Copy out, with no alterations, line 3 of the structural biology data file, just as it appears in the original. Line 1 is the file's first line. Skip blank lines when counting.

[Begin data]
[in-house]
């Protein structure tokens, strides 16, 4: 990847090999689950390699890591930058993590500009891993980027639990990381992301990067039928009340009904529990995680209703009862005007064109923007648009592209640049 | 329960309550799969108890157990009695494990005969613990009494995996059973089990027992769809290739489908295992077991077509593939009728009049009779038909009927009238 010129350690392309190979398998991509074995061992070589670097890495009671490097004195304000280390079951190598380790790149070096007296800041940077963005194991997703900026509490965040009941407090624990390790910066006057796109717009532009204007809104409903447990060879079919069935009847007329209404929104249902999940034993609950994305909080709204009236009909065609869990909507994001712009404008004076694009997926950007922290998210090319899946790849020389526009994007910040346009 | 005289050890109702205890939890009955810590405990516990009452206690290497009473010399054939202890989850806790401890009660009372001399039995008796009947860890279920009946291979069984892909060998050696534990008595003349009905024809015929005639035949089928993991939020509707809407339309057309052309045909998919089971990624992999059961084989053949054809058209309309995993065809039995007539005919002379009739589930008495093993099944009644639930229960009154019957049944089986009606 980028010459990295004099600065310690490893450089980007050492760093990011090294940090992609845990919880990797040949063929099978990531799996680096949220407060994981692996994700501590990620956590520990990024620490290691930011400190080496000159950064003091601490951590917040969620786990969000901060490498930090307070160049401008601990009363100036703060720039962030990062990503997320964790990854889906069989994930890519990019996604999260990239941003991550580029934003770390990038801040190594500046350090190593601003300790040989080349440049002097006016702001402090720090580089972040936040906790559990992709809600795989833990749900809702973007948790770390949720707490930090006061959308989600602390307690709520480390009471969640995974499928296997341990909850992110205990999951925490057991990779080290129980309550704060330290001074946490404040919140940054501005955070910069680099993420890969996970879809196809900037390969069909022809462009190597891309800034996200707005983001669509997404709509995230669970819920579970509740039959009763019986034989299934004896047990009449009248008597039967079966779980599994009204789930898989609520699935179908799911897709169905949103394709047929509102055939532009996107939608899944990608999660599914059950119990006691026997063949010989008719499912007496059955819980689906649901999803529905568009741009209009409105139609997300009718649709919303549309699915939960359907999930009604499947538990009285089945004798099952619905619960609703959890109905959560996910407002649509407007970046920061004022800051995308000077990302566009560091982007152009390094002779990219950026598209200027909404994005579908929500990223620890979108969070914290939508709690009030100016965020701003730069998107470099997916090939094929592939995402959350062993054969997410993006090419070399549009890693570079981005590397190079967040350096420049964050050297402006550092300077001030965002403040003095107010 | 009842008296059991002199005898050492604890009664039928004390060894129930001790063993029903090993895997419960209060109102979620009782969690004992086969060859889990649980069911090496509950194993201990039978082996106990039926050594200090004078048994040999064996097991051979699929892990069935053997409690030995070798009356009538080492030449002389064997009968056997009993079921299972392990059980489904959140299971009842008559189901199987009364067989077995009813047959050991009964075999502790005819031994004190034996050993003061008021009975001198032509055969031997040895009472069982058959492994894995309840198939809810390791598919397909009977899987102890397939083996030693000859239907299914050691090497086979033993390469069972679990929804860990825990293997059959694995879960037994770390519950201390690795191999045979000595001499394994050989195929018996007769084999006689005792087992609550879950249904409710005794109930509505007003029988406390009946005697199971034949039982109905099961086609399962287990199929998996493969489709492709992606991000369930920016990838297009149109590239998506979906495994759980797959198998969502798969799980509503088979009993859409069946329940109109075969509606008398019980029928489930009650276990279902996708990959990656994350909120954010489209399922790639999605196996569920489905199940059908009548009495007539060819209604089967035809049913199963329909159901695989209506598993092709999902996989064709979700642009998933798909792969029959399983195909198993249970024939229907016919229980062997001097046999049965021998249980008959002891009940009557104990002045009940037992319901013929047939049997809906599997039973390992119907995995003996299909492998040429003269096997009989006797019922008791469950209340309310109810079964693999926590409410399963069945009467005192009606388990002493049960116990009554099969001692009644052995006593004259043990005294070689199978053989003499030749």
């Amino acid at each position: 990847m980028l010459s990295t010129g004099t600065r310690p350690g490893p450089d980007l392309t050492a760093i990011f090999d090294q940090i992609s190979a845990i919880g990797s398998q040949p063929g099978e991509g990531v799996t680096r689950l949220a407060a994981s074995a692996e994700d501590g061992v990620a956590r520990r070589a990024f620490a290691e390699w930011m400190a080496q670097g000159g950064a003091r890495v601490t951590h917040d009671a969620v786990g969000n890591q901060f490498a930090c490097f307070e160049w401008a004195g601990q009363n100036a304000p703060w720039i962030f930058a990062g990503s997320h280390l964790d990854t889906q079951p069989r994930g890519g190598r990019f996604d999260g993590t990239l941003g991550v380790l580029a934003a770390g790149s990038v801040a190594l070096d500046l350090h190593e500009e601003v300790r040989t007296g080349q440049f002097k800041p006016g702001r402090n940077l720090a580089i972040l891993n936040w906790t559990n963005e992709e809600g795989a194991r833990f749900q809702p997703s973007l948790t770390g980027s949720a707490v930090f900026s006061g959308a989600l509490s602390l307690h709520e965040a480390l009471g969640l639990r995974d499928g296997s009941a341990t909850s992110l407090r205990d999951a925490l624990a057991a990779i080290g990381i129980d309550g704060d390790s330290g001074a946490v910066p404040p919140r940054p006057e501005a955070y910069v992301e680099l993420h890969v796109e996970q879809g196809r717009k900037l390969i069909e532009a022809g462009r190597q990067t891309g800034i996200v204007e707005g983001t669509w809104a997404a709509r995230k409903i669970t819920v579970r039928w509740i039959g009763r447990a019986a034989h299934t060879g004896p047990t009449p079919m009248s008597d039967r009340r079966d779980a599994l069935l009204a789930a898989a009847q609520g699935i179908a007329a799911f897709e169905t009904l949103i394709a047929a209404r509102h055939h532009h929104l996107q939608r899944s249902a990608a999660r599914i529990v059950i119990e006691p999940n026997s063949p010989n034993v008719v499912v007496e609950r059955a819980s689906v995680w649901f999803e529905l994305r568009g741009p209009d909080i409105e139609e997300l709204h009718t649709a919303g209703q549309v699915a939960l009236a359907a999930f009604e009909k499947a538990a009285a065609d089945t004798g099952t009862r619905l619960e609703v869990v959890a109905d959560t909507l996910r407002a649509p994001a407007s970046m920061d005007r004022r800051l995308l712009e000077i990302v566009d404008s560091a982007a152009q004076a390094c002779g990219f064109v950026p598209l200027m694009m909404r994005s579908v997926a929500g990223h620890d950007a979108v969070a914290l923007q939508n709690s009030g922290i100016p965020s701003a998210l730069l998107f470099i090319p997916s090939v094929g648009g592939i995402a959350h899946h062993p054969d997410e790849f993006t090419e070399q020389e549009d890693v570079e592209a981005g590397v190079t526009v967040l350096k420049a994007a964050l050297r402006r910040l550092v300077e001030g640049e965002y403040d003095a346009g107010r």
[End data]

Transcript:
């Amino acid at each position: 990847m980028l010459s990295t010129g004099t600065r310690p350690g490893p450089d980007l392309t050492a760093i990011f090999d090294q940090i992609s190979a845990i919880g990797s398998q040949p063929g099978e991509g990531v799996t680096r689950l949220a407060a994981s074995a692996e994700d501590g061992v990620a956590r520990r070589a990024f620490a290691e390699w930011m400190a080496q670097g000159g950064a003091r890495v601490t951590h917040d009671a969620v786990g969000n890591q901060f490498a930090c490097f307070e160049w401008a004195g601990q009363n100036a304000p703060w720039i962030f930058a990062g990503s997320h280390l964790d990854t889906q079951p069989r994930g890519g190598r990019f996604d999260g993590t990239l941003g991550v380790l580029a934003a770390g790149s990038v801040a190594l070096d500046l350090h190593e500009e601003v300790r040989t007296g080349q440049f002097k800041p006016g702001r402090n940077l720090a580089i972040l891993n936040w906790t559990n963005e992709e809600g795989a194991r833990f749900q809702p997703s973007l948790t770390g980027s949720a707490v930090f900026s006061g959308a989600l509490s602390l307690h709520e965040a480390l009471g969640l639990r995974d499928g296997s009941a341990t909850s992110l407090r205990d999951a925490l624990a057991a990779i080290g990381i129980d309550g704060d390790s330290g001074a946490v910066p404040p919140r940054p006057e501005a955070y910069v992301e680099l993420h890969v796109e996970q879809g196809r717009k900037l390969i069909e532009a022809g462009r190597q990067t891309g800034i996200v204007e707005g983001t669509w809104a997404a709509r995230k409903i669970t819920v579970r039928w509740i039959g009763r447990a019986a034989h299934t060879g004896p047990t009449p079919m009248s008597d039967r009340r079966d779980a599994l069935l009204a789930a898989a009847q609520g699935i179908a007329a799911f897709e169905t009904l949103i394709a047929a209404r509102h055939h532009h929104l996107q939608r899944s249902a990608a999660r599914i529990v059950i119990e006691p999940n026997s063949p010989n034993v008719v499912v007496e609950r059955a819980s689906v995680w649901f999803e529905l994305r568009g741009p209009d909080i409105e139609e997300l709204h009718t649709a919303g209703q549309v699915a939960l009236a359907a999930f009604e009909k499947a538990a009285a065609d089945t004798g099952t009862r619905l619960e609703v869990v959890a109905d959560t909507l996910r407002a649509p994001a407007s970046m920061d005007r004022r800051l995308l712009e000077i990302v566009d404008s560091a982007a152009q004076a390094c002779g990219f064109v950026p598209l200027m694009m909404r994005s579908v997926a929500g990223h620890d950007a979108v969070a914290l923007q939508n709690s009030g922290i100016p965020s701003a998210l730069l998107f470099i090319p997916s090939v094929g648009g592939i995402a959350h899946h062993p054969d997410e790849f993006t090419e070399q020389e549009d890693v570079e592209a981005g590397v190079t526009v967040l350096k420049a994007a964050l050297r402006r910040l550092v300077e001030g640049e965002y403040d003095a346009g107010r």